So far as I'm aware, Christopher Hitchens perceived earlier than anyone that Barack Obama might have problems owing to his religious affiliation with a rabble-rousing nutter:
"All this easy talk about being a "uniter" and not a "divider" is piffle if people are talking out of both sides of their mouths. I have been droning on for months about how Mitt Romney needs to answer questions about the flat-out racist background of his own church, and about how Huckabee has shown in public that he does not even understand the first thing about a theory—the crucial theory of evolution by natural selection—in which he claims not to believe. Many Democrats are with me on this, but they go completely quiet when Sen. Obama chooses to give his allegiance to a crackpot church with a decidedly ethnic character."
"[W]hat concerns me most about the Wright controversy isn't the Pastor's racist statements or even his unhinged views of Israel. I don't think Obama agrees with any of that nonsense. What concerns me is the sort of comment that Wright made about Harry Truman's ending World War II, that "We bombed Hiroshima, we bombed Nagasaki and we nuked far more than the thousands in New York and the Pentagon, and we never batted an eye." This smacks of the Howard Zinn/Noam Chomsky/Nation magazine wing of the American left that Democrats serious about this country's security (and winning in November) should not want within 100 miles of the next administration.... While I know that Obama doesn't think the government created AIDS, I'm less assured that he shares a vision of American power that understands our singular role in the world. In sum: does Obama believe Harry Truman was right to end the war with Japan the way that he did? Why is no one in the media asking him this question? That seems to me an entirely fair query of man who wants to become Commander-in-Chief."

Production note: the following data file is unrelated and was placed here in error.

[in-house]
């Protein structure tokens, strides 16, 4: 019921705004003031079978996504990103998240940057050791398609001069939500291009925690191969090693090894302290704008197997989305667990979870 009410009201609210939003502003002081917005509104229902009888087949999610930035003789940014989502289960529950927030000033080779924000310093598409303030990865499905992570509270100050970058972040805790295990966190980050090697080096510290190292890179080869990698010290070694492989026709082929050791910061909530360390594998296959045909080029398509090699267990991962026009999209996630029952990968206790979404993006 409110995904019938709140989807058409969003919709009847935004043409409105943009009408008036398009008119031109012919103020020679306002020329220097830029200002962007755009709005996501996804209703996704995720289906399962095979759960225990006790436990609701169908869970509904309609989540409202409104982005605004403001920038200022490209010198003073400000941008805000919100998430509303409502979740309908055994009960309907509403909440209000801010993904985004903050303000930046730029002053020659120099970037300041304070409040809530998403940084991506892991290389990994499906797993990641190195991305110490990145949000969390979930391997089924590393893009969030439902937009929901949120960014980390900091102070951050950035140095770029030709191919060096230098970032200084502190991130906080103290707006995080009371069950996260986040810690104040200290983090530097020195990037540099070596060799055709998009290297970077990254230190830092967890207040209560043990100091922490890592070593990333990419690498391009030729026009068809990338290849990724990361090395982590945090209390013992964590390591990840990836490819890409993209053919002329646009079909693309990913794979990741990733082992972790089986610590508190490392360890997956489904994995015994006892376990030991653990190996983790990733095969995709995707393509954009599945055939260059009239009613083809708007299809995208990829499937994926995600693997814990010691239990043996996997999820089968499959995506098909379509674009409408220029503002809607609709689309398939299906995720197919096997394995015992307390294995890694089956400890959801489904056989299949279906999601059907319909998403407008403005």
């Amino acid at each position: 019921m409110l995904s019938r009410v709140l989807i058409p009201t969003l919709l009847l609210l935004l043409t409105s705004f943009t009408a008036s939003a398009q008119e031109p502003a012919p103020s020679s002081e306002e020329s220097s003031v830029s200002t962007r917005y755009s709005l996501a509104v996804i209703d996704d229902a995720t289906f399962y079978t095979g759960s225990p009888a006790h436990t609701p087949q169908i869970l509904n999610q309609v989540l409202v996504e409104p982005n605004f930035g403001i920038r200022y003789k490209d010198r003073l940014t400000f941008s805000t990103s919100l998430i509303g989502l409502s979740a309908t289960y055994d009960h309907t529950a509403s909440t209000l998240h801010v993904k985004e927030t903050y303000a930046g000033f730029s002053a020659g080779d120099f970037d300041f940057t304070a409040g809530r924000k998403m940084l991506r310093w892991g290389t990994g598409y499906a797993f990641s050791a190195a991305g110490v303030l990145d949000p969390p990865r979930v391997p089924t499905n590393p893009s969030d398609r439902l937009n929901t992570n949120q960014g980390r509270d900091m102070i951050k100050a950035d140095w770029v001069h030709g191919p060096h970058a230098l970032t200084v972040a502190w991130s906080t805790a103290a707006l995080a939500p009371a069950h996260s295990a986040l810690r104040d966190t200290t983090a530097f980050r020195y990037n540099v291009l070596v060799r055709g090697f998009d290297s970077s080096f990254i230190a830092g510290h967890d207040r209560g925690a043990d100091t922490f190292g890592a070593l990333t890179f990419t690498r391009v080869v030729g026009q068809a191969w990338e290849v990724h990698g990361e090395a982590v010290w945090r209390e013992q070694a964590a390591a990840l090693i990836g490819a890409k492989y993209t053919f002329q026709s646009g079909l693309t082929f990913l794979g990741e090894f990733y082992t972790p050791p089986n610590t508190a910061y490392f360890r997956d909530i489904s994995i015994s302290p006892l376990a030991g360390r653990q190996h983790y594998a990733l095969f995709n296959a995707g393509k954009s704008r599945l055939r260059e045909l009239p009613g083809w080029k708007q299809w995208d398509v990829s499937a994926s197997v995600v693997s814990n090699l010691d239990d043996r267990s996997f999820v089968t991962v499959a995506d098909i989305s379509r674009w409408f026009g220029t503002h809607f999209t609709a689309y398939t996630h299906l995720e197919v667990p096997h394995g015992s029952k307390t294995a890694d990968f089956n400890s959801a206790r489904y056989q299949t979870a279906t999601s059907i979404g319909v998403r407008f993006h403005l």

It seems to me also a fair question, which relates directly to the Democrats' historic record on national security, and it's not clear how Obama would answer it. I hope it will be taken up. If Obama believes Truman was wrong, then that isn't an illegitimate position; but it is one that would cost him the presidency, and with justification.
UPDATE: Christopher returns to the subject in his Slate column this week, with an open-and-shut case that Obama has long understood the character and ministry of his huckstering pastor:
"To have accepted Obama's smooth apologetics is to have lowered one's own pre-existing standards for what might constitute a post-racial or a post-racist future. It is to have put that quite sober and realistic hope, meanwhile, into untrustworthy and unscrupulous hands. And it is to have done this, furthermore, in the service of blind faith. Mark my words: This disappointment is only the first of many that are still to come."